• Computer simulation involves the use of computer software and workstations or sophisticated desktop computers to create a wide variety of decision outcome scenarios. Sensitivity analysis focuses on those variables that most directly affect decision outcomes, and it is less expensive and less time-consuming than full-scale computer simulation.

• Game theory is a useful decision framework employed to make choices in hostile environments and under extreme uncertainty. A variety of auction strategies are based on game theory principles.

• The most familiar type of auction is an English auction, where an auctioneer keeps raising the price until a single highest bidder remains. A winner's curse results when overly aggressive bidders pay more than the economic value of auctioned items. In a sealed-bid auction, all bids are secret and the highest bid wins. A relatively rare sealed-bid auction method is a Vickrey auction, where the highest sealed bid wins, but the winner pays the price of the second-highest bid. Another auctioning method is the so-called reverse or Dutch auction. In a Dutch auction, the auctioneer keeps lowering a very high price until a winning bidder emerges. The winning bidder is the first participant willing to pay the auctioneer's price.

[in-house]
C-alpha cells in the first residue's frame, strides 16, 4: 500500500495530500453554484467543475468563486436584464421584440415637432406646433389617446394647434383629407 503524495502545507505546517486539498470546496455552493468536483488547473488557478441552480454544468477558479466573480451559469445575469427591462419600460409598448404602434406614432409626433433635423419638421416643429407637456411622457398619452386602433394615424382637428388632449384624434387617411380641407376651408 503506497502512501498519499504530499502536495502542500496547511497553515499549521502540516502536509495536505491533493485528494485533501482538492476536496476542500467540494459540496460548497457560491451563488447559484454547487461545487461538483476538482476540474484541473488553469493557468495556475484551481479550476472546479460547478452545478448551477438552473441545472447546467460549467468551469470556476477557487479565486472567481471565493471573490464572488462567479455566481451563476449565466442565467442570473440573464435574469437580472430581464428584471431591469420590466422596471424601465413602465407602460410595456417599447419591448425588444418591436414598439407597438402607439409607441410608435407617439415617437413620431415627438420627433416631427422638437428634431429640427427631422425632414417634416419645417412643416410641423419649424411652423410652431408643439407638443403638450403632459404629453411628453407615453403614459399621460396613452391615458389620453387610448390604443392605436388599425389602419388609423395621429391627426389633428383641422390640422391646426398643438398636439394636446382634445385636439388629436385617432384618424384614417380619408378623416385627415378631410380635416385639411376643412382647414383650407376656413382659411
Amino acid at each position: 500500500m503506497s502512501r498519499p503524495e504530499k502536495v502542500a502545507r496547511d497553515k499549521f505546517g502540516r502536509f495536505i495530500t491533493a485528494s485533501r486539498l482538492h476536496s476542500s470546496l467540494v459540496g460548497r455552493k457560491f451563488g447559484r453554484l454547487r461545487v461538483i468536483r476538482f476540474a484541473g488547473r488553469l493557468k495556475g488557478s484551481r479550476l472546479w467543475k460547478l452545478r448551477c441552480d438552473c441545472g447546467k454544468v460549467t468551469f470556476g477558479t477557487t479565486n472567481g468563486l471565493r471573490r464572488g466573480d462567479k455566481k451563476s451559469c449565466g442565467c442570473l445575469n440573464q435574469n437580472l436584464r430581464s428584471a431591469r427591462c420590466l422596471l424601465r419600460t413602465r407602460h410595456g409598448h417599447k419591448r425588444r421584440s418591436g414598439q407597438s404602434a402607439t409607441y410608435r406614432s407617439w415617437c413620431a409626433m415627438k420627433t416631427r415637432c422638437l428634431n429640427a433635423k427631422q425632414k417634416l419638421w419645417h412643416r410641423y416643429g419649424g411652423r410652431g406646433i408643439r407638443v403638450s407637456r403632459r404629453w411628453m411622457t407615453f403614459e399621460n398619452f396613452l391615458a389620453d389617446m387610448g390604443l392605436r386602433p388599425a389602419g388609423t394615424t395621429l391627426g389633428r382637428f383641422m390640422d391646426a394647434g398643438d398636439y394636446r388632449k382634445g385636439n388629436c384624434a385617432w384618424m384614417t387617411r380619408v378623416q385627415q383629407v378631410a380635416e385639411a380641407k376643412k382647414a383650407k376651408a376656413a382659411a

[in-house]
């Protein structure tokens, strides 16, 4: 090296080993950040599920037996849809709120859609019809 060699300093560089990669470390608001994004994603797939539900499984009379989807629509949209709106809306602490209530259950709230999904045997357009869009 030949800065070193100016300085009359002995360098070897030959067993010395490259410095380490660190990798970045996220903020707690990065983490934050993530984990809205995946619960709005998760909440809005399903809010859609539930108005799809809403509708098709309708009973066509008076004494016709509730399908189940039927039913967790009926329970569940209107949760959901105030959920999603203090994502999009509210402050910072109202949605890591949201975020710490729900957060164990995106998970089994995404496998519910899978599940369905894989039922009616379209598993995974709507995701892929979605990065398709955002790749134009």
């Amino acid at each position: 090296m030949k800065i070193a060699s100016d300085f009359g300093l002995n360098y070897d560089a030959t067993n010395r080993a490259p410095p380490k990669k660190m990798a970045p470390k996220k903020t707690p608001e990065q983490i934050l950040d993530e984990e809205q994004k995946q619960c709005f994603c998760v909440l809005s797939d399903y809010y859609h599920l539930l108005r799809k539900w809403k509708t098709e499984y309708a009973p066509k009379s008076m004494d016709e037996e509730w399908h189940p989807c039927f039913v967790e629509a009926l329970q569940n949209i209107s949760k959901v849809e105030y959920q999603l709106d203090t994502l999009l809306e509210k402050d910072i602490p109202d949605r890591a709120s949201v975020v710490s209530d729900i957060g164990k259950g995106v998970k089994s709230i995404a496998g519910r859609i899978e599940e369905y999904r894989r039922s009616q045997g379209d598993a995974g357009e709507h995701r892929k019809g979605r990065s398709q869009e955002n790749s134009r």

• A game-theory decision standard that is sometimes applicable for decision making under uncertainty is the maximin criterion, which states that the decision maker should select the alternative that provides the best of the worst possible outcomes. The minimax regret criterion states that the decision maker should minimize the maximum possible regret (opportunity loss) associated with a wrong decision after the fact. In game theory, opportunity loss is defined as the difference between a given payoff and the highest possible payoff for the resulting state of nature. From the opportunity loss or regret matrix, the cost of uncertainty is measured by the minimum expected opportunity loss.

Decision making under conditions of uncertainty is greatly facilitated by use of the tools and techniques discussed in this chapter. Although uncertainty can never be eliminated, it can be assessed and dealt with to minimize its harmful consequences.